Current In Equals Current Out
The circuit in figure 4.4 will show that the current that flows into a junction equals the current that flows out of the junction. Connect the following circuit and get an instructor to check your wiring and initial here: _____________
Turn on the DC supply and set it at 12 V.
In this circuit all of the current flows through the switch and L1. L1 shines brightly because the current is high. The current is split between L2 and L3
and they are dimmer because each lamp has roughly half of the current. The currents combine then flow through L4 and it shines brightly because the current is high. In the next section we’ll measure these currents.
Part 4 – Using an In-line Ammeter
Before we use the in-line ammeter we’ll study its characteristics. We’ll use a bench meter as our ammeter, set the bench meter to measure DC current on the 200 mA range. Plug a red banana lead into the red ‘mA’ terminal and a black banana lead into the black ‘common’ terminal.
Use another multimeter to measure the resistance of the ammeter and leads and record here: _____________. (You should find that the in-line ammeter has very low resistance – it is a conductor. We must be careful when we
connect an in-line ammeter to a circuit, as we would with any
It will be easiest to connect the ammeter if the circuit is connected exactly as shown below, change your circuit so it matches this photo.
Now we’ll measure the current through each of the lights. To measure the current in a light we connect the ammeter in series with the light. Turn the power off to the circuit and remove the wire in series with L1 as shown in Figure 4.6.
Replace this wire with the ammeter and leads (recall that the ammeter is a conductor).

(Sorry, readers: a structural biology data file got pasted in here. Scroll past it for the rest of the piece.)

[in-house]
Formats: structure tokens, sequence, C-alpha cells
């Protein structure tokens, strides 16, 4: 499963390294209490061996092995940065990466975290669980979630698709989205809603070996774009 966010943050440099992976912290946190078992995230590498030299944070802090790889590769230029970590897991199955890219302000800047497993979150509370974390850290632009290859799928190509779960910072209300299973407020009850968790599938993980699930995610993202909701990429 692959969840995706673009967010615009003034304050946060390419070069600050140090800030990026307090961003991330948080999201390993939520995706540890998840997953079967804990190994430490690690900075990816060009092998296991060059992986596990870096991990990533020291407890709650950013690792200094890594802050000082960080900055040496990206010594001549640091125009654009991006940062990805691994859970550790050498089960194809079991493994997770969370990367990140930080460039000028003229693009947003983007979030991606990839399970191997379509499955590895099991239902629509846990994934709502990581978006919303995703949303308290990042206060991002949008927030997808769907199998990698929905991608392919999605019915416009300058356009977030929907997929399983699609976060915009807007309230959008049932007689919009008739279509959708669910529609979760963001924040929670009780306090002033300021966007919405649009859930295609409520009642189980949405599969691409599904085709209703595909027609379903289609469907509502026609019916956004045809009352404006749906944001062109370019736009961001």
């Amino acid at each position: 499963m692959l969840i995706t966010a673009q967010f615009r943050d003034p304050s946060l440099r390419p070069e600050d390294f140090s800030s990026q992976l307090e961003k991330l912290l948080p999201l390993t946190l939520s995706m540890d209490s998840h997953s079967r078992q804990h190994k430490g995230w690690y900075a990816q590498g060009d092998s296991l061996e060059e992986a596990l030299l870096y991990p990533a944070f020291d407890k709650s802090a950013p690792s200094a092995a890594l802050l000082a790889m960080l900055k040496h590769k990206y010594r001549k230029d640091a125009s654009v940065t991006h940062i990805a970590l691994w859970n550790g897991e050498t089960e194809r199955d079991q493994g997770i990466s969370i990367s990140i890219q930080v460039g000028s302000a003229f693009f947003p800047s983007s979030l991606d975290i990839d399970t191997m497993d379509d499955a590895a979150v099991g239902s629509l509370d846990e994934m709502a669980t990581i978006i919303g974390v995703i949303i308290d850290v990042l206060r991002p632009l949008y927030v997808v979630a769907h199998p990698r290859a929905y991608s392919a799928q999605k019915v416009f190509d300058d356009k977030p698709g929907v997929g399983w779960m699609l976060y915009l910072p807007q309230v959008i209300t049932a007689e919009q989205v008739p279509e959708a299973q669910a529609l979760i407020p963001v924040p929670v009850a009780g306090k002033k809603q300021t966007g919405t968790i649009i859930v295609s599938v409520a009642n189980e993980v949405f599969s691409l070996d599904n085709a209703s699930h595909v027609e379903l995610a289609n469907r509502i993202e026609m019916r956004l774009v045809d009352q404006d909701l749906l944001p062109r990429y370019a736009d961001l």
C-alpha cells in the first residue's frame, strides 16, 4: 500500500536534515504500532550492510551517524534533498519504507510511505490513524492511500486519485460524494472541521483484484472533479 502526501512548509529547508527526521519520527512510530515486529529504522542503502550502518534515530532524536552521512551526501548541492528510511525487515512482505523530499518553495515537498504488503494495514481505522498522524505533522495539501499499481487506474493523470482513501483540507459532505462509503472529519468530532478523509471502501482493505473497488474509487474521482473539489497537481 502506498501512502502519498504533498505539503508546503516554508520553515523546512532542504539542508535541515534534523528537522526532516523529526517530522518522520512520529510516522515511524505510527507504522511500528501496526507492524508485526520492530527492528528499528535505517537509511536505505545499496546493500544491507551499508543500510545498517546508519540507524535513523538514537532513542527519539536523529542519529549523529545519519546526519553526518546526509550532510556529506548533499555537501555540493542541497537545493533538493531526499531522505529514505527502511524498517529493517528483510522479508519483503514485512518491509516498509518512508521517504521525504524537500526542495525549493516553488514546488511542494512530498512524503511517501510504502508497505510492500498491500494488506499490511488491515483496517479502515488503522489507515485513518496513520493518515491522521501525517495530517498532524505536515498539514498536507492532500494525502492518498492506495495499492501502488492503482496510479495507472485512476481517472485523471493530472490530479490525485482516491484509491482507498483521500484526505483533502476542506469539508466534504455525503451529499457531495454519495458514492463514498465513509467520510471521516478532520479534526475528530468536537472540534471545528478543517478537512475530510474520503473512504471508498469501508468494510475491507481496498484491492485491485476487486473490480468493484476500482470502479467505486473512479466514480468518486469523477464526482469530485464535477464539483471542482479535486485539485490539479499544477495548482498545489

Turn on the power and record the current in Table 4.1. A positive reading indicates that the current flows from the ammeter’s red terminal to the black terminal, a negative reading indicates a flow in the opposite direction.
Remove the ammeter and replace the wire.
Follow a similar method to measure the current in the other lights. The figure below shows which wire to remove and replace with the ammeter.
You should find that the currents through L1 and L4 are equal. This is because they are in series. Add the currents through L2 and L3 and record here: ___________. You should find that this combined current is equal to the current through L1 and L4.
The in-line ammeter isn’t used much as a troubleshooting tool because it is so inconvenient to use. The voltmeter is the primary troubleshooting tool and the ohmmeter is the secondary troubleshooting tool.
Part 5 – Modified Circuit
Turn off the power and add a wire in parallel with L2 and L3 as shown in figure 4.8.
Turn on the power. Current now flows easily through the low resistance wire instead of L2 or L3. As a result very little current flows through L2 or L3, not enough to light them. Because this new path permits current to more easily flow from L1 to L4 the current through the circuit increases and L1 and L4 are brighter.